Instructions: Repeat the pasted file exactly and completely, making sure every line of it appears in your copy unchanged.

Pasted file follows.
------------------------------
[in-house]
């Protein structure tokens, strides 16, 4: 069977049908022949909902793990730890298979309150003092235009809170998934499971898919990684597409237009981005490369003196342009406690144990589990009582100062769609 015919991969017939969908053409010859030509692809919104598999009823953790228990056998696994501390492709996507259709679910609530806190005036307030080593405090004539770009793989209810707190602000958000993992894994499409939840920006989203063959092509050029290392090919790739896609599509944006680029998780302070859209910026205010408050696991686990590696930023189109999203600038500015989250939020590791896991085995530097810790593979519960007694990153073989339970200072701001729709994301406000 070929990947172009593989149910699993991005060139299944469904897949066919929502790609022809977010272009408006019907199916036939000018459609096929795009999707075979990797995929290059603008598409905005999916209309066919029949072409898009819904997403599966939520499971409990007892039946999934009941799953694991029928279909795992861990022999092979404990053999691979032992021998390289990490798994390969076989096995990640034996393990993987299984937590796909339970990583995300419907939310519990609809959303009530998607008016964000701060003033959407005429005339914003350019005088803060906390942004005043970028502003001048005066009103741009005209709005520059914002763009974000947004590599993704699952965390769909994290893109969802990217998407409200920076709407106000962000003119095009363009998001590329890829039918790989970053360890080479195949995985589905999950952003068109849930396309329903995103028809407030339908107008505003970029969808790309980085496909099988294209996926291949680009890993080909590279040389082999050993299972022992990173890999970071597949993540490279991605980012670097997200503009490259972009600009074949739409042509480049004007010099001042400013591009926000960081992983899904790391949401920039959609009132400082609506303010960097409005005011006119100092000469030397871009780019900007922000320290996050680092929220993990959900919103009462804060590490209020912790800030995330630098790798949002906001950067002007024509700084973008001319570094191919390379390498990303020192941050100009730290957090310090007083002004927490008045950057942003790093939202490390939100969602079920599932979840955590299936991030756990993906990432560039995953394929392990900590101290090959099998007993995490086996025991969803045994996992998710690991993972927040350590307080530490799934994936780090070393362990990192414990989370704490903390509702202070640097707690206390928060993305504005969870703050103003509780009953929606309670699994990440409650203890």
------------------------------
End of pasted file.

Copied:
[in-house]
């Protein structure tokens, strides 16, 4: 069977049908022949909902793990730890298979309150003092235009809170998934499971898919990684597409237009981005490369003196342009406690144990589990009582100062769609 015919991969017939969908053409010859030509692809919104598999009823953790228990056998696994501390492709996507259709679910609530806190005036307030080593405090004539770009793989209810707190602000958000993992894994499409939840920006989203063959092509050029290392090919790739896609599509944006680029998780302070859209910026205010408050696991686990590696930023189109999203600038500015989250939020590791896991085995530097810790593979519960007694990153073989339970200072701001729709994301406000 070929990947172009593989149910699993991005060139299944469904897949066919929502790609022809977010272009408006019907199916036939000018459609096929795009999707075979990797995929290059603008598409905005999916209309066919029949072409898009819904997403599966939520499971409990007892039946999934009941799953694991029928279909795992861990022999092979404990053999691979032992021998390289990490798994390969076989096995990640034996393990993987299984937590796909339970990583995300419907939310519990609809959303009530998607008016964000701060003033959407005429005339914003350019005088803060906390942004005043970028502003001048005066009103741009005209709005520059914002763009974000947004590599993704699952965390769909994290893109969802990217998407409200920076709407106000962000003119095009363009998001590329890829039918790989970053360890080479195949995985589905999950952003068109849930396309329903995103028809407030339908107008505003970029969808790309980085496909099988294209996926291949680009890993080909590279040389082999050993299972022992990173890999970071597949993540490279991605980012670097997200503009490259972009600009074949739409042509480049004007010099001042400013591009926000960081992983899904790391949401920039959609009132400082609506303010960097409005005011006119100092000469030397871009780019900007922000320290996050680092929220993990959900919103009462804060590490209020912790800030995330630098790798949002906001950067002007024509700084973008001319570094191919390379390498990303020192941050100009730290957090310090007083002004927490008045950057942003790093939202490390939100969602079920599932979840955590299936991030756990993906990432560039995953394929392990900590101290090959099998007993995490086996025991969803045994996992998710690991993972927040350590307080530490799934994936780090070393362990990192414990989370704490903390509702202070640097707690206390928060993305504005969870703050103003509780009953929606309670699994990440409650203890």